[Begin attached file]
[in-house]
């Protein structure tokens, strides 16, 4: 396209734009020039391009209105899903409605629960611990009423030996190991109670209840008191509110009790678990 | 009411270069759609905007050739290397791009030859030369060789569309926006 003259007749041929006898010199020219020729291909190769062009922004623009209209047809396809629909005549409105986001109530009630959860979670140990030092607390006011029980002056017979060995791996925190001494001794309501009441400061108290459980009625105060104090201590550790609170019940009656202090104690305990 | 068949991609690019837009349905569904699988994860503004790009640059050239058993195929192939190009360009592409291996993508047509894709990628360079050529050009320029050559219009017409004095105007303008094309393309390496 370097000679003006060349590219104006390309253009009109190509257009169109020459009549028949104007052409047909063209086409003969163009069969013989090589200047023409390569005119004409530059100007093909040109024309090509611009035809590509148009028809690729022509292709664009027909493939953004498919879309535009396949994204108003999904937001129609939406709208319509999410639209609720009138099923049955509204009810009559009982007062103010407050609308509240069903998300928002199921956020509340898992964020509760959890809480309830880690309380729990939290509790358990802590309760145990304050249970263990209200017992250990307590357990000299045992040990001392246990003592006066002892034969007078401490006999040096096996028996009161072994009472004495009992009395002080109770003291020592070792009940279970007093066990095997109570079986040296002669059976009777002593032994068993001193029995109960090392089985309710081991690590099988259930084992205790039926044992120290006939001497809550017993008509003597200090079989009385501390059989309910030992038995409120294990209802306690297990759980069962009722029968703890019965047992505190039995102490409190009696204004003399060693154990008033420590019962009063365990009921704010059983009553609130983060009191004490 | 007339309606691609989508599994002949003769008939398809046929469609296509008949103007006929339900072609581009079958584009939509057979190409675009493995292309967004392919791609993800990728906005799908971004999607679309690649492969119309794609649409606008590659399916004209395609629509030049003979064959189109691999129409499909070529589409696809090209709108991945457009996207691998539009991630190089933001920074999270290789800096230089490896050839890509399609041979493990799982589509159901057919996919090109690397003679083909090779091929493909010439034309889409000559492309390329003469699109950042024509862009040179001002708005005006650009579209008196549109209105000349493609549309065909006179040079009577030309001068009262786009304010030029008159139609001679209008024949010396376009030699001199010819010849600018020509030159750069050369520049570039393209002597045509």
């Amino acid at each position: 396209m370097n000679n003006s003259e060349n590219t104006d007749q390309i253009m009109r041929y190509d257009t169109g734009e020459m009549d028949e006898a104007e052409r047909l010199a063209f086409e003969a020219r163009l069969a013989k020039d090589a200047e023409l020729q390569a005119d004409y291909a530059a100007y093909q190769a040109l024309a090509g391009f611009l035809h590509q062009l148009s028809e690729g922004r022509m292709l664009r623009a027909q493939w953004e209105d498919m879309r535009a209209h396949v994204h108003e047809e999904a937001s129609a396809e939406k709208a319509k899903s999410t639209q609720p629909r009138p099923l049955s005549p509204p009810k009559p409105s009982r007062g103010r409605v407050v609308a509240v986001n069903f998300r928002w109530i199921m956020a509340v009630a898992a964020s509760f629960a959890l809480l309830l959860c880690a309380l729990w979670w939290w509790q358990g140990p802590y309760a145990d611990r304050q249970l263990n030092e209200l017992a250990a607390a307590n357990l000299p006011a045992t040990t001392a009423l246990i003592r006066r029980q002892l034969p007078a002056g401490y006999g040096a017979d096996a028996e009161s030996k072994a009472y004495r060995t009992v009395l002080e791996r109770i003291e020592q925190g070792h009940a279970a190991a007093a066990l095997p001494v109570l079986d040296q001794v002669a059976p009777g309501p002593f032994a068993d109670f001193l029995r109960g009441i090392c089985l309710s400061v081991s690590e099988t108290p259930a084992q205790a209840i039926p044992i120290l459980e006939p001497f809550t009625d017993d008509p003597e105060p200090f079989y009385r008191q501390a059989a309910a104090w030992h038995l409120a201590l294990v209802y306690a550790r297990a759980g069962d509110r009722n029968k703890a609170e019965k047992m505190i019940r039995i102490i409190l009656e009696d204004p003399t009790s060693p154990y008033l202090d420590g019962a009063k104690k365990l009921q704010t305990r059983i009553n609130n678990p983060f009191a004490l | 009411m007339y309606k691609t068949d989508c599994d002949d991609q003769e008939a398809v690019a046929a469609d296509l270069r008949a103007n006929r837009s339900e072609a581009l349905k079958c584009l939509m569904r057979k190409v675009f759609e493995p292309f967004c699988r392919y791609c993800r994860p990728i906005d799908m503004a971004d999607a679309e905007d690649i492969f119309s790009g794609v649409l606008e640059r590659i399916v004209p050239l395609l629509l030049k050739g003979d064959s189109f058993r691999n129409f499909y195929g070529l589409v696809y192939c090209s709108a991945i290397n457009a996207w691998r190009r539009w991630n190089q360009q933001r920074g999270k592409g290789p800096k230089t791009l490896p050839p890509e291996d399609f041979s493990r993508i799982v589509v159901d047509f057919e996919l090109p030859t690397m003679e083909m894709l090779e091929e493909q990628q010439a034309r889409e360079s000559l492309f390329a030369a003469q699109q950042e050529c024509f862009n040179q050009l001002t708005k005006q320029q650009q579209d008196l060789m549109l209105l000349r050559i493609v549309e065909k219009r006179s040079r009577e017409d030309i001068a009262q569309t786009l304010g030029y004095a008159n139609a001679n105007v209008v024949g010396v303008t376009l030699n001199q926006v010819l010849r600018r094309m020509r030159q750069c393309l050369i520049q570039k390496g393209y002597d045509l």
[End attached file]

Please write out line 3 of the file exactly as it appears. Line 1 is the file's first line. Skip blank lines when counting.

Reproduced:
């Amino acid at each position: 396209m370097n000679n003006s003259e060349n590219t104006d007749q390309i253009m009109r041929y190509d257009t169109g734009e020459m009549d028949e006898a104007e052409r047909l010199a063209f086409e003969a020219r163009l069969a013989k020039d090589a200047e023409l020729q390569a005119d004409y291909a530059a100007y093909q190769a040109l024309a090509g391009f611009l035809h590509q062009l148009s028809e690729g922004r022509m292709l664009r623009a027909q493939w953004e209105d498919m879309r535009a209209h396949v994204h108003e047809e999904a937001s129609a396809e939406k709208a319509k899903s999410t639209q609720p629909r009138p099923l049955s005549p509204p009810k009559p409105s009982r007062g103010r409605v407050v609308a509240v986001n069903f998300r928002w109530i199921m956020a509340v009630a898992a964020s509760f629960a959890l809480l309830l959860c880690a309380l729990w979670w939290w509790q358990g140990p802590y309760a145990d611990r304050q249970l263990n030092e209200l017992a250990a607390a307590n357990l000299p006011a045992t040990t001392a009423l246990i003592r006066r029980q002892l034969p007078a002056g401490y006999g040096a017979d096996a028996e009161s030996k072994a009472y004495r060995t009992v009395l002080e791996r109770i003291e020592q925190g070792h009940a279970a190991a007093a066990l095997p001494v109570l079986d040296q001794v002669a059976p009777g309501p002593f032994a068993d109670f001193l029995r109960g009441i090392c089985l309710s400061v081991s690590e099988t108290p259930a084992q205790a209840i039926p044992i120290l459980e006939p001497f809550t009625d017993d008509p003597e105060p200090f079989y009385r008191q501390a059989a309910a104090w030992h038995l409120a201590l294990v209802y306690a550790r297990a759980g069962d509110r009722n029968k703890a609170e019965k047992m505190i019940r039995i102490i409190l009656e009696d204004p003399t009790s060693p154990y008033l202090d420590g019962a009063k104690k365990l009921q704010t305990r059983i009553n609130n678990p983060f009191a004490l | 009411m007339y309606k691609t068949d989508c599994d002949d991609q003769e008939a398809v690019a046929a469609d296509l270069r008949a103007n006929r837009s339900e072609a581009l349905k079958c584009l939509m569904r057979k190409v675009f759609e493995p292309f967004c699988r392919y791609c993800r994860p990728i906005d799908m503004a971004d999607a679309e905007d690649i492969f119309s790009g794609v649409l606008e640059r590659i399916v004209p050239l395609l629509l030049k050739g003979d064959s189109f058993r691999n129409f499909y195929g070529l589409v696809y192939c090209s709108a991945i290397n457009a996207w691998r190009r539009w991630n190089q360009q933001r920074g999270k592409g290789p800096k230089t791009l490896p050839p890509e291996d399609f041979s493990r993508i799982v589509v159901d047509f057919e996919l090109p030859t690397m003679e083909m894709l090779e091929e493909q990628q010439a034309r889409e360079s000559l492309f390329a030369a003469q699109q950042e050529c024509f862009n040179q050009l001002t708005k005006q320029q650009q579209d008196l060789m549109l209105l000349r050559i493609v549309e065909k219009r006179s040079r009577e017409d030309i001068a009262q569309t786009l304010g030029y004095a008159n139609a001679n105007v209008v024949g010396v303008t376009l030699n001199q926006v010819l010849r600018r094309m020509r030159q750069c393309l050369i520049q570039k390496g393209y002597d045509l």